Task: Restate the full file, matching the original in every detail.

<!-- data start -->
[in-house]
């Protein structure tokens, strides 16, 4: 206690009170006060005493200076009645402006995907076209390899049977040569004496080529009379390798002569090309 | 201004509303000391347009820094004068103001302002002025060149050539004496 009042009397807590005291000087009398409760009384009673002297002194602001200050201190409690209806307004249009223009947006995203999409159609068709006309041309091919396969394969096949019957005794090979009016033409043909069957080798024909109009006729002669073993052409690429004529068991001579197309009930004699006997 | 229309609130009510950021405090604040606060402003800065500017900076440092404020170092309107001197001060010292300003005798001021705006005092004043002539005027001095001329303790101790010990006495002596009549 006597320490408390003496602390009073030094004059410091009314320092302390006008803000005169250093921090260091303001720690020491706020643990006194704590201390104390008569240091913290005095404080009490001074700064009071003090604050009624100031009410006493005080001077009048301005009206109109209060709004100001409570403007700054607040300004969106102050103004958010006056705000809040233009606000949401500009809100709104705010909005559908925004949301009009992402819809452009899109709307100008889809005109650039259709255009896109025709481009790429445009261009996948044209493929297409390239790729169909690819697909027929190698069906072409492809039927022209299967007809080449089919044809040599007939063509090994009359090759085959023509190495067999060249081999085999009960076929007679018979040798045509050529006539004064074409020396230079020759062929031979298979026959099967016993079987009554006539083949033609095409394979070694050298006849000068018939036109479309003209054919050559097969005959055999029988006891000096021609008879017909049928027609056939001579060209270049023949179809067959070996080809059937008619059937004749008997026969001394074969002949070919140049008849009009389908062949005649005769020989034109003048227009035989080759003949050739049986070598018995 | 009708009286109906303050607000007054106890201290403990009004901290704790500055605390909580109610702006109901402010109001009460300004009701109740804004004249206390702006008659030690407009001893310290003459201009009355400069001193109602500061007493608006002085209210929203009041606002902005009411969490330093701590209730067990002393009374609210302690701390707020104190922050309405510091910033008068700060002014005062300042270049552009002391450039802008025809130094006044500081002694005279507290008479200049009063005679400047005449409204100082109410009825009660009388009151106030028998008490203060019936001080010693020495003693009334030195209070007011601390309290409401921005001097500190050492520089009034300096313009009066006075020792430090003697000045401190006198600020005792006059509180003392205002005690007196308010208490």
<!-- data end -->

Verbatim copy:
[in-house]
């Protein structure tokens, strides 16, 4: 206690009170006060005493200076009645402006995907076209390899049977040569004496080529009379390798002569090309 | 201004509303000391347009820094004068103001302002002025060149050539004496 009042009397807590005291000087009398409760009384009673002297002194602001200050201190409690209806307004249009223009947006995203999409159609068709006309041309091919396969394969096949019957005794090979009016033409043909069957080798024909109009006729002669073993052409690429004529068991001579197309009930004699006997 | 229309609130009510950021405090604040606060402003800065500017900076440092404020170092309107001197001060010292300003005798001021705006005092004043002539005027001095001329303790101790010990006495002596009549 006597320490408390003496602390009073030094004059410091009314320092302390006008803000005169250093921090260091303001720690020491706020643990006194704590201390104390008569240091913290005095404080009490001074700064009071003090604050009624100031009410006493005080001077009048301005009206109109209060709004100001409570403007700054607040300004969106102050103004958010006056705000809040233009606000949401500009809100709104705010909005559908925004949301009009992402819809452009899109709307100008889809005109650039259709255009896109025709481009790429445009261009996948044209493929297409390239790729169909690819697909027929190698069906072409492809039927022209299967007809080449089919044809040599007939063509090994009359090759085959023509190495067999060249081999085999009960076929007679018979040798045509050529006539004064074409020396230079020759062929031979298979026959099967016993079987009554006539083949033609095409394979070694050298006849000068018939036109479309003209054919050559097969005959055999029988006891000096021609008879017909049928027609056939001579060209270049023949179809067959070996080809059937008619059937004749008997026969001394074969002949070919140049008849009009389908062949005649005769020989034109003048227009035989080759003949050739049986070598018995 | 009708009286109906303050607000007054106890201290403990009004901290704790500055605390909580109610702006109901402010109001009460300004009701109740804004004249206390702006008659030690407009001893310290003459201009009355400069001193109602500061007493608006002085209210929203009041606002902005009411969490330093701590209730067990002393009374609210302690701390707020104190922050309405510091910033008068700060002014005062300042270049552009002391450039802008025809130094006044500081002694005279507290008479200049009063005679400047005449409204100082109410009825009660009388009151106030028998008490203060019936001080010693020495003693009334030195209070007011601390309290409401921005001097500190050492520089009034300096313009009066006075020792430090003697000045401190006198600020005792006059509180003392205002005690007196308010208490």